UK banks hold sufficient capital to cope with no-Brexit and Trump trade war, BoE says 

Hitachi commences sale of $5.6 billion chemical unit 

Cybersecurity firm McAfee’s IPO could raise at least $1 billion: Reports 

Hitec Vision, Oman’s Petrogras to acquire Total’s British North Sea oilfields for $635 million


Airlines to lose $84 bn due to the pandemic: IATA

IATA airlines

Revenue would likely fall to $419 bn from $838 bn last year

The International Air Transport Association (IATA) recently revealed in its latest forecast that airlines globally would lose $84 billion this year due to the pandemic.

It further said revenue would likely fall to $419 billion from $838 billion last year.

IATA Director General Alexandre de Juniac told the media, “Every day of this year will add $230 million to industry losses.  Airlines will still be financially fragile in 2021,” De Juniac said, predicting “even more intense” competition.

“That will translate into strong incentives for travellers to take to the skies again,” he added.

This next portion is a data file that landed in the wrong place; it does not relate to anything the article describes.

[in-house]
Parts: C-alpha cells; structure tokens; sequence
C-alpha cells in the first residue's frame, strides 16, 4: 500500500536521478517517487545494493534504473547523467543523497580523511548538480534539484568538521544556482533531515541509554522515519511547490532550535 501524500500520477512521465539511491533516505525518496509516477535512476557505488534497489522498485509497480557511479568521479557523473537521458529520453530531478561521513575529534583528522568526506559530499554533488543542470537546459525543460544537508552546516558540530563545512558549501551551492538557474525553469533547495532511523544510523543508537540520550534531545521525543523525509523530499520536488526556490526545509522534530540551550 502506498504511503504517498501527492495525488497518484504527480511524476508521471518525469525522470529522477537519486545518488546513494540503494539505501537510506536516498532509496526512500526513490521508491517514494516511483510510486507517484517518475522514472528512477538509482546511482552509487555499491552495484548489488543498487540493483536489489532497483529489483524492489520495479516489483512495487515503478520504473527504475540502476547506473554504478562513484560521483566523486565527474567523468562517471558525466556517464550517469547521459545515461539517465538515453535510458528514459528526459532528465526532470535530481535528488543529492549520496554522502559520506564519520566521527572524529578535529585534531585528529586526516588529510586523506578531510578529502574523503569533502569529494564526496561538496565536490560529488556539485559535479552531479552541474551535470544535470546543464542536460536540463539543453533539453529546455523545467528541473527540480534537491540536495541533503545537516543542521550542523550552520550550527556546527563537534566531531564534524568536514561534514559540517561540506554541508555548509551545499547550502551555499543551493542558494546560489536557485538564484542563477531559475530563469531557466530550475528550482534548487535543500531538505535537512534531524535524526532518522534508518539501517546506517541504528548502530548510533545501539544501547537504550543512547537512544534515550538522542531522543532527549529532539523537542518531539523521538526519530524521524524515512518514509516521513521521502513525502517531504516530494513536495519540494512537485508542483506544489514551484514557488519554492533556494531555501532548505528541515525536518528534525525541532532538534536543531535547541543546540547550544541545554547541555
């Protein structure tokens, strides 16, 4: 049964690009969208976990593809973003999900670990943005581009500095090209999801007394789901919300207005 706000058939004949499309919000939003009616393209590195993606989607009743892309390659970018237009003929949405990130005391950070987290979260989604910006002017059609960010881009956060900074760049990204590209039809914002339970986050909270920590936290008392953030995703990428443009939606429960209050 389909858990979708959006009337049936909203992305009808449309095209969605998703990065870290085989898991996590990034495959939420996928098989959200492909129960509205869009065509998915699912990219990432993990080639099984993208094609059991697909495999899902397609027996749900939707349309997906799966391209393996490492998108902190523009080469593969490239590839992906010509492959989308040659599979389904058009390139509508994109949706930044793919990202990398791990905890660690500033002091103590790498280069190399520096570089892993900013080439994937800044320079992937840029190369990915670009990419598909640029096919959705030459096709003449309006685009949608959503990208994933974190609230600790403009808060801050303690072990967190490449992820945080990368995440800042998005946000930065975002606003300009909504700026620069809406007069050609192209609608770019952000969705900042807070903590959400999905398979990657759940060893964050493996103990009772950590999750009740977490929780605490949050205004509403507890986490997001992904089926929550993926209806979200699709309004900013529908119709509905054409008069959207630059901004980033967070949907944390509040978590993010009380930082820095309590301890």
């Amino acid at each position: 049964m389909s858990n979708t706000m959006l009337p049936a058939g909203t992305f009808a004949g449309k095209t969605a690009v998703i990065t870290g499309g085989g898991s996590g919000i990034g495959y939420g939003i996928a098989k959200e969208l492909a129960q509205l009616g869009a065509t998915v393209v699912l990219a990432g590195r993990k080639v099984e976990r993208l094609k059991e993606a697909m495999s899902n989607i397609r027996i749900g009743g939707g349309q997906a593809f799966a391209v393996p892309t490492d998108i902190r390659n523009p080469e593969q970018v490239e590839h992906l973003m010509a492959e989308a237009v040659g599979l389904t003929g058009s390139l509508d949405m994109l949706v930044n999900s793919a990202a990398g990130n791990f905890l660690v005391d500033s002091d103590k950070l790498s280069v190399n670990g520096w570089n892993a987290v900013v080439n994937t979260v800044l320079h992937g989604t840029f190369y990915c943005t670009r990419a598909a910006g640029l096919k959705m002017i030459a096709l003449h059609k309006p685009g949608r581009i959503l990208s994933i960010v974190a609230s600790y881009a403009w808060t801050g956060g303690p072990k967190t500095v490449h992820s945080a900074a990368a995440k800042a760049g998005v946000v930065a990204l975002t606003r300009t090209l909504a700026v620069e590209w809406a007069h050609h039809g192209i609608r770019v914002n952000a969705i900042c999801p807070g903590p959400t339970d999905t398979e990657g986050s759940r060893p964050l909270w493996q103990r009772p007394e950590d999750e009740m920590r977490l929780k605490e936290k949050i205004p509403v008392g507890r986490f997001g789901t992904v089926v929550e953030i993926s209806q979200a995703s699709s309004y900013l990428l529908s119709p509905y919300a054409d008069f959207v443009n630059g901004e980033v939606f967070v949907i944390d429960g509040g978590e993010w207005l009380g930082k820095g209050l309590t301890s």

IATA also said that average loss amounts to almost $38 per passenger flown.

IATA also warned losses could hit $100 billion in 2021 as traffic would struggle to recover and as a result, airlines would slash fares to stay competitive.

In its forecast, the association said that the global aviation sector could lose around $598 billion in revenue the next year.

Last month, IATA revealed that debt accumulated by the global aviation industry could increase by 28 percent this year, reaching $550 billion.

This marks a $120 million increase in debt since the beginning of this year. Out of the new debt, around $67 million comes from government loans, $5 billion from deferred loans.

The analysis by IATA further revealed that $52 billion is from commercial sources including commercial loans ($23 billion), capital market debt ($18 billion), debt from new operating leases ($5 billion), and accessing existing credit facilities ($6 billion).

Global air passenger traffic plunged by 94.3 percent in the month of April this year, when compared to the same month in the previous year.

Leave a Comment